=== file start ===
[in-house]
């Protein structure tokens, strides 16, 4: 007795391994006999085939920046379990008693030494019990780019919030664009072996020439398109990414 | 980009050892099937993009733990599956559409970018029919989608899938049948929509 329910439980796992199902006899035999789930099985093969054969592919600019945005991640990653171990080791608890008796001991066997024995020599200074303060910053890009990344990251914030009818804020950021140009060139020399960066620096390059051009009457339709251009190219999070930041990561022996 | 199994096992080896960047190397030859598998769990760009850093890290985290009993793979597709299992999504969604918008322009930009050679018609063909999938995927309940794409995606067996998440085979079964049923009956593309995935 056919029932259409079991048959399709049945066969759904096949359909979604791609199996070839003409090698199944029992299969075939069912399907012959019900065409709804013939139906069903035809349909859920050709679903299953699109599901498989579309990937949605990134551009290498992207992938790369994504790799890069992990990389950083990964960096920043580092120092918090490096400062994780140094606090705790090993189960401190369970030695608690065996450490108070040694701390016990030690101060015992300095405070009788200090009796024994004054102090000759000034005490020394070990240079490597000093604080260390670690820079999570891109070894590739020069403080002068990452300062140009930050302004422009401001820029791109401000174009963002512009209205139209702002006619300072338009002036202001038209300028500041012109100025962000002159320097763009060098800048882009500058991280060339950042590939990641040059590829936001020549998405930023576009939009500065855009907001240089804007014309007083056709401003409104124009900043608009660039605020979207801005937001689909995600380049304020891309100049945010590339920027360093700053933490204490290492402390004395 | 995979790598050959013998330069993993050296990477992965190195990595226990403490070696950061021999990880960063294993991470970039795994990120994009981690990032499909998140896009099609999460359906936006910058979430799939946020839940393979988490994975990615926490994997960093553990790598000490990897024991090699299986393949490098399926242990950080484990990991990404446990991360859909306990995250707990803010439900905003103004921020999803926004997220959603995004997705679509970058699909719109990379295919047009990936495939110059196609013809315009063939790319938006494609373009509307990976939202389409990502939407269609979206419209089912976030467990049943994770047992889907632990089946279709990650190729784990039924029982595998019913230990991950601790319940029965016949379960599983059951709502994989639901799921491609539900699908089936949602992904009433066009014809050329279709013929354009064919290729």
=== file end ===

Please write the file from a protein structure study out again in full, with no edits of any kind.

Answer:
[in-house]
């Protein structure tokens, strides 16, 4: 007795391994006999085939920046379990008693030494019990780019919030664009072996020439398109990414 | 980009050892099937993009733990599956559409970018029919989608899938049948929509 329910439980796992199902006899035999789930099985093969054969592919600019945005991640990653171990080791608890008796001991066997024995020599200074303060910053890009990344990251914030009818804020950021140009060139020399960066620096390059051009009457339709251009190219999070930041990561022996 | 199994096992080896960047190397030859598998769990760009850093890290985290009993793979597709299992999504969604918008322009930009050679018609063909999938995927309940794409995606067996998440085979079964049923009956593309995935 056919029932259409079991048959399709049945066969759904096949359909979604791609199996070839003409090698199944029992299969075939069912399907012959019900065409709804013939139906069903035809349909859920050709679903299953699109599901498989579309990937949605990134551009290498992207992938790369994504790799890069992990990389950083990964960096920043580092120092918090490096400062994780140094606090705790090993189960401190369970030695608690065996450490108070040694701390016990030690101060015992300095405070009788200090009796024994004054102090000759000034005490020394070990240079490597000093604080260390670690820079999570891109070894590739020069403080002068990452300062140009930050302004422009401001820029791109401000174009963002512009209205139209702002006619300072338009002036202001038209300028500041012109100025962000002159320097763009060098800048882009500058991280060339950042590939990641040059590829936001020549998405930023576009939009500065855009907001240089804007014309007083056709401003409104124009900043608009660039605020979207801005937001689909995600380049304020891309100049945010590339920027360093700053933490204490290492402390004395 | 995979790598050959013998330069993993050296990477992965190195990595226990403490070696950061021999990880960063294993991470970039795994990120994009981690990032499909998140896009099609999460359906936006910058979430799939946020839940393979988490994975990615926490994997960093553990790598000490990897024991090699299986393949490098399926242990950080484990990991990404446990991360859909306990995250707990803010439900905003103004921020999803926004997220959603995004997705679509970058699909719109990379295919047009990936495939110059196609013809315009063939790319938006494609373009509307990976939202389409990502939407269609979206419209089912976030467990049943994770047992889907632990089946279709990650190729784990039924029982595998019913230990991950601790319940029965016949379960599983059951709502994989639901799921491609539900699908089936949602992904009433066009014809050329279709013929354009064919290729």